Bright prospects for Franco-Indian relations
Prime Minister Narendra Modi’s visit to France on May 4 is his fifth since 2015 and the 10th high-level bilateral visit.
This time, the exchange between the French and Indian leaders is particularly significant. France, for example, represented the European Union (EU) file on the potential free trade agreement between India and the EU, and on the EU’s position on the Russian-Ukrainian crisis. The strength and the confidence in the bilateral showed themselves in the difficult discussions on these two multilateral subjects, which were nevertheless broached. The exchange at the bilateral level was much easier, as Paris and Delhi have a wide range of complementary and converging interests. Indeed, they have long been reliable partners and friends in need – as recently as 2019, when the first French-made Rafale aircraft arrived in India.
In the immediate term, there is geopolitics to navigate. Beyond the turmoil caused by the Ukraine crisis, India and France both believe in maintaining strategic autonomy and have a common understanding of global risks across geographies and domains. There is already a quality Indo-French political dialogue on defence, counter-terrorism and the Indo-Pacific. The two countries are now moving forward with cooperation on 21st century issues like digital, cyber, green energy, blue economy and ocean science and space. Both countries have advanced skills and similar thinking in these areas and can boost trade and investment and rebuild disrupted supply chains together.
They have a good understanding of their respective dependencies, particularly vis-à-vis China, Russia and the United States. Here, India can play an important diplomatic role in mitigating the confrontational streak that is becoming increasingly prevalent in the international system. Both can help insulate the Indo-Pacific from the worst consequences of current conflicts.
Two areas of cooperation are particularly buoyant: energy and digital technology. France is an important world power, expert in both areas.
In digital, French companies have a long-standing presence in India, which is an important center for their daily activities as well as for R&D and innovation. The French multinational technology services company Atos, for example, supplies India with supercomputing hardware and quantum computing simulation software. A recent Track 1.5 dialogue jointly organized by think tanks – Gateway House in Mumbai and Ifri in Paris – revealed Bangalore’s importance to the French economy, noting the large number of French technical engineers based in the southern city . France also has a special technology visa for Indian engineers, allowing solid exchanges.
Digital cooperation is intensifying in several ways. Macron and Modi agreed to join forces on cybersecurity and on developing standards for public digital infrastructure. But more can be done in the area of digital sovereignty where India is a potential role model for France with its use of open platforms and open source public goods like India Stack and MOSIP; regulations, in particular the authorization and protection of personal data; health data and health technologies.
France and India must now invest in preventing the militarization of digital platforms and preventing threats to critical infrastructure. They should use their unique strengths – India in conceptualizing and deploying large-scale open source platforms, foundational credentials, IT services and fintech, and France in AI, cyber, technologies quantum, empowerment and data protection, to create the next generation solutions for the world.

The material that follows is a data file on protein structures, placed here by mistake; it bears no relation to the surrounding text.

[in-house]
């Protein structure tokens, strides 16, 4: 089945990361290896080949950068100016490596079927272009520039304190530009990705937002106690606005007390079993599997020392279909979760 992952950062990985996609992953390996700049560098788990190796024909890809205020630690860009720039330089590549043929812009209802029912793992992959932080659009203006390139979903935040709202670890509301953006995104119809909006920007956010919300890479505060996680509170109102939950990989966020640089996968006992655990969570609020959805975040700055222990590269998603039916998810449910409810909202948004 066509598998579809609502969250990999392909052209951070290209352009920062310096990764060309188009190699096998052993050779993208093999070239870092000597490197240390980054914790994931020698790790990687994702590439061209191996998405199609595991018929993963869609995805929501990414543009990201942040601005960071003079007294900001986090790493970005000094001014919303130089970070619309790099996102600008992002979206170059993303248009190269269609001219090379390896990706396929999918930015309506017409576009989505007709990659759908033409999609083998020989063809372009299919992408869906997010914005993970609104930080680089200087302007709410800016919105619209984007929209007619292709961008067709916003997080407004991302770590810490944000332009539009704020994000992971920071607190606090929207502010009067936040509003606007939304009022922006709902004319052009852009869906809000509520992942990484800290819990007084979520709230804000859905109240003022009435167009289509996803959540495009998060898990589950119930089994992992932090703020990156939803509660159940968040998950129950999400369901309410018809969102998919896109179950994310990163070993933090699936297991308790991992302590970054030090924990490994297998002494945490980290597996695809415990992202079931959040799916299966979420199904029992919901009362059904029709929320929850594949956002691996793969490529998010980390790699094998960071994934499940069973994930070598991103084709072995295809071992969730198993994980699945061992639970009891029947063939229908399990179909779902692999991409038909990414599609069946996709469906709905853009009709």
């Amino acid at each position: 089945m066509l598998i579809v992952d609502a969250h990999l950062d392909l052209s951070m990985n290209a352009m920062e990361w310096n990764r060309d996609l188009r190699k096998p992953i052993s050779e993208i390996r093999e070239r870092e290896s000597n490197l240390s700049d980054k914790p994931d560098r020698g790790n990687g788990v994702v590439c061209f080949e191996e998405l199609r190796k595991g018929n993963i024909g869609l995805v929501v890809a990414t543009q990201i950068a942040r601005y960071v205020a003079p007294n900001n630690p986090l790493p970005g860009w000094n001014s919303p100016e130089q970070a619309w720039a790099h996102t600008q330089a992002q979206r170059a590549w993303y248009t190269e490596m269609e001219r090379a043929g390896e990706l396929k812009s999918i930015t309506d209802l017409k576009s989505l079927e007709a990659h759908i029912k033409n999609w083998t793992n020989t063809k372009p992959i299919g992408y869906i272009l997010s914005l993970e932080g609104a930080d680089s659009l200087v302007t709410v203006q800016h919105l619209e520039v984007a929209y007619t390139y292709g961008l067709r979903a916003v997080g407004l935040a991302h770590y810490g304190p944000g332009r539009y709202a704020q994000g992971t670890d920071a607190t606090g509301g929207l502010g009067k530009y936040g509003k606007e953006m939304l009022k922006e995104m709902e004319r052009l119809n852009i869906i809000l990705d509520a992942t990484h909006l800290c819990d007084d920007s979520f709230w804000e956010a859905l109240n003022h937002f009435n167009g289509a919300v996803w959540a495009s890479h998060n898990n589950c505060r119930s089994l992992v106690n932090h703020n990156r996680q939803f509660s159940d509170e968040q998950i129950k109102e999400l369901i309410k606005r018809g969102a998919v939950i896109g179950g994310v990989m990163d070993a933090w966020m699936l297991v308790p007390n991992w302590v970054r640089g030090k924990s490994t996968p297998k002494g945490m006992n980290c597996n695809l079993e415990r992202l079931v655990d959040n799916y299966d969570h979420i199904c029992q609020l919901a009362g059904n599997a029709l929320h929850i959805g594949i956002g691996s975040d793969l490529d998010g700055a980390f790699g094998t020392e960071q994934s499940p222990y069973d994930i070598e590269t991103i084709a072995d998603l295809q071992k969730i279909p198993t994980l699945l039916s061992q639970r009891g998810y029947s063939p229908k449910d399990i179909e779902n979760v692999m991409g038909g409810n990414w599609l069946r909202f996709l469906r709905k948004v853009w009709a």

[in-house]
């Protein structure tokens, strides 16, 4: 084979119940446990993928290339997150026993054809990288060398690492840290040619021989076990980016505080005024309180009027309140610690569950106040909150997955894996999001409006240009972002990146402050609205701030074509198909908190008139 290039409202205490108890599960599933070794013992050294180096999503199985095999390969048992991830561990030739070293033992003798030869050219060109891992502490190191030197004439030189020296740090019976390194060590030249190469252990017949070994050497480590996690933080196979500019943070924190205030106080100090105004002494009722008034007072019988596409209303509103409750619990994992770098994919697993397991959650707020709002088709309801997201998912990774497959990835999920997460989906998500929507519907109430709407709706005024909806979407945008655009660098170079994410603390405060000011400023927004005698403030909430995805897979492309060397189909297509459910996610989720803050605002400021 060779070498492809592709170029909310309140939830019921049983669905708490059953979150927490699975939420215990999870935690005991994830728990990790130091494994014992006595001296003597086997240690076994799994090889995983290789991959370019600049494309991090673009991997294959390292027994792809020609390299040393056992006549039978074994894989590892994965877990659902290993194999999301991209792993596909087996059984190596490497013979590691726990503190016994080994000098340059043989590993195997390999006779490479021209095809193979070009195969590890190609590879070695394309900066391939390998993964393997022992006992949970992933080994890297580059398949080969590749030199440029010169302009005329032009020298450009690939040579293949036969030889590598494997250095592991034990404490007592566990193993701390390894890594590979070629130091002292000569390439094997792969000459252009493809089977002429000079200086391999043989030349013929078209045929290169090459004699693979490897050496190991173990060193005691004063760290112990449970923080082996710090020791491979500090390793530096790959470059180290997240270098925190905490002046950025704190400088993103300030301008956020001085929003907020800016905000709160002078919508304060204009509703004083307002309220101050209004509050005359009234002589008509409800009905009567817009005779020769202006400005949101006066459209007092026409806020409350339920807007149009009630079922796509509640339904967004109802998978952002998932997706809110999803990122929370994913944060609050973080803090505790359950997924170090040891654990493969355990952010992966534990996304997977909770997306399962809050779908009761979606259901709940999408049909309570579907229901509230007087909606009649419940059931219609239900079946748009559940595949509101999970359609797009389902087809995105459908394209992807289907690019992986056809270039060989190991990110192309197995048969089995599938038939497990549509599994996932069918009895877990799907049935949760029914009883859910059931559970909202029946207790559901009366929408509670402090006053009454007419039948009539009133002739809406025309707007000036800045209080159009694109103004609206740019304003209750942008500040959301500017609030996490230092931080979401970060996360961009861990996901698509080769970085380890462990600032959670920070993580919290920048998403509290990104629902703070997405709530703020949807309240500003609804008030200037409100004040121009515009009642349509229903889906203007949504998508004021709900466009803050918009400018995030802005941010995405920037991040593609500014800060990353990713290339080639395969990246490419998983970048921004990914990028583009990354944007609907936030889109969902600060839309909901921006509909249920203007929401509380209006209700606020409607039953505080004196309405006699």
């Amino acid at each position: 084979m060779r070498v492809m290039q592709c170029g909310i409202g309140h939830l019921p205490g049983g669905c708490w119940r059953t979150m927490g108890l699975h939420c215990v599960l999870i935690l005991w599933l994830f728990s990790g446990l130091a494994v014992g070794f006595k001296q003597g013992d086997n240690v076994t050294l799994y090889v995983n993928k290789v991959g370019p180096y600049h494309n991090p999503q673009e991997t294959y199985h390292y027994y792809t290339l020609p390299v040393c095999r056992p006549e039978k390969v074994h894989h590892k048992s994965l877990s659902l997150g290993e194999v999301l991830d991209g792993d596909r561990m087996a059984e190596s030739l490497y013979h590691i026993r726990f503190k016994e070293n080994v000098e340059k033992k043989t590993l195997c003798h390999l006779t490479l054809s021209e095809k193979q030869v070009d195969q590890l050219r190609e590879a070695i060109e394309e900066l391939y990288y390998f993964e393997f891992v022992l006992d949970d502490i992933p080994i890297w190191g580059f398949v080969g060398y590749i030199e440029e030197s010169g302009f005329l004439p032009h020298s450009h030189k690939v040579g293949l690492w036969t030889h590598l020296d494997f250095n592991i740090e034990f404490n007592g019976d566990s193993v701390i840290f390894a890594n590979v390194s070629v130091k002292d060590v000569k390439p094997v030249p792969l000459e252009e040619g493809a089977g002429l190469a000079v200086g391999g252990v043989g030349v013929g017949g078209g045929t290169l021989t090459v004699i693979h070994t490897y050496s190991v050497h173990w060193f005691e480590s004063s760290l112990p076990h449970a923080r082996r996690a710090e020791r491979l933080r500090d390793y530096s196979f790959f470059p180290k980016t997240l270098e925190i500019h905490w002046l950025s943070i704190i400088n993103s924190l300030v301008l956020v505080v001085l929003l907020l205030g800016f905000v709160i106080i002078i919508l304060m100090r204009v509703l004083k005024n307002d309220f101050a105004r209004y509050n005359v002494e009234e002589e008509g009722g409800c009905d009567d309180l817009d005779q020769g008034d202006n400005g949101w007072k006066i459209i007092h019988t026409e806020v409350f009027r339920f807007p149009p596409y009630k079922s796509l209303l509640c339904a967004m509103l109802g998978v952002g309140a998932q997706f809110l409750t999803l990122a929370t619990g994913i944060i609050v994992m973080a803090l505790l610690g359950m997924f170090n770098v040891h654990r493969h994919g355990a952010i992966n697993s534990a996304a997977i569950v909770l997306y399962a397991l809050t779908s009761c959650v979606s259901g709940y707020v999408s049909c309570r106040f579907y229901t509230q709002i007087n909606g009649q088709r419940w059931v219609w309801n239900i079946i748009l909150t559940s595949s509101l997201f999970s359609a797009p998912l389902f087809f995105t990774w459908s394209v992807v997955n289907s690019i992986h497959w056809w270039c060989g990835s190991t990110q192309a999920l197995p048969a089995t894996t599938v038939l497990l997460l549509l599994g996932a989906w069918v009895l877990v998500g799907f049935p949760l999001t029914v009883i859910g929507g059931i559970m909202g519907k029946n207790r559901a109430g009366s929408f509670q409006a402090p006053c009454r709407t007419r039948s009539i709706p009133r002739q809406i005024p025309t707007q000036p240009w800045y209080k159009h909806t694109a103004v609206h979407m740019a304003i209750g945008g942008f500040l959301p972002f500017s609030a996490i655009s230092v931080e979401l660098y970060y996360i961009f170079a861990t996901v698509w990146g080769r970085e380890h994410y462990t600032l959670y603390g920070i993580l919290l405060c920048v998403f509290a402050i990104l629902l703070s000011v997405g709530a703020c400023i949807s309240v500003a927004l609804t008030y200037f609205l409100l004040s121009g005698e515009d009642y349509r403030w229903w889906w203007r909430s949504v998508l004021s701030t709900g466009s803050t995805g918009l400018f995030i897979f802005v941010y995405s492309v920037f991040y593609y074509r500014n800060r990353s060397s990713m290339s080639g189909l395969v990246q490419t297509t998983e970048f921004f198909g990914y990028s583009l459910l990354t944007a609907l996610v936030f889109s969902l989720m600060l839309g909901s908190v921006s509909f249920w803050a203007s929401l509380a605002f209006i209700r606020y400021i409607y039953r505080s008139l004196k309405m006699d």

It can also be done multilaterally, especially in Francophone Africa and the Indo-Pacific, which struggle to be independent from economically and politically expensive Chinese and American proprietary technology systems.
When it comes to energy, the case for green energy is growing stronger, as soaring costs undermine purchasing power and industry competitiveness. Long years of underinvestment in traditional energy sources, particularly oil, are responsible for this. The current crisis is forcing Europe to reconsider, even reinvent, its economic model and to accelerate investments in low-carbon alternatives such as wind power, solar photovoltaic, biomethane, heat pumps, nuclear and hydrogen own.
India and France have shown that they can work together to develop renewable energies, for example through the International Solar Alliance. Both also recognize hydrogen as a serious alternative. More than energy, hydrogen is important for food security because it is used to make urea-based fertilizers. It can also be used as fuel for heavy trucks, which account for 40% of India’s oil consumption. But India needs $1 trillion for green hydrogen infrastructure and the ecosystem, which includes massive investments in networks, where France has proven expertise, having developed part of the hydrogen network. EU.
India has the market, France has the technology and capital, and the EU has the political will and incentives to drive the transition to green hydrogen. Large French multinationals like Air Liquide, Engie and TotalEnergies are already pursuing hydrogen energy, and pilot projects with Indian partners can be considered. Modi and Macron have agreed to set up industrial partnerships to increase capacity. Active business intent is required to explore further developments. There are plenty of green energy takers in India if the cost of capital is lowered.
A progressive meeting between Modi and Macron took place. The strategic importance of the two countries for each other and for the world will soon be visible.
This column first appeared in the print edition of May 7, 2022, under the title “From Delhi to Paris”. Kripalani is co-founder and executive director of Gateway House, Mumbai. Seaman is a researcher, Center for Asian Studies, Ifri, Paris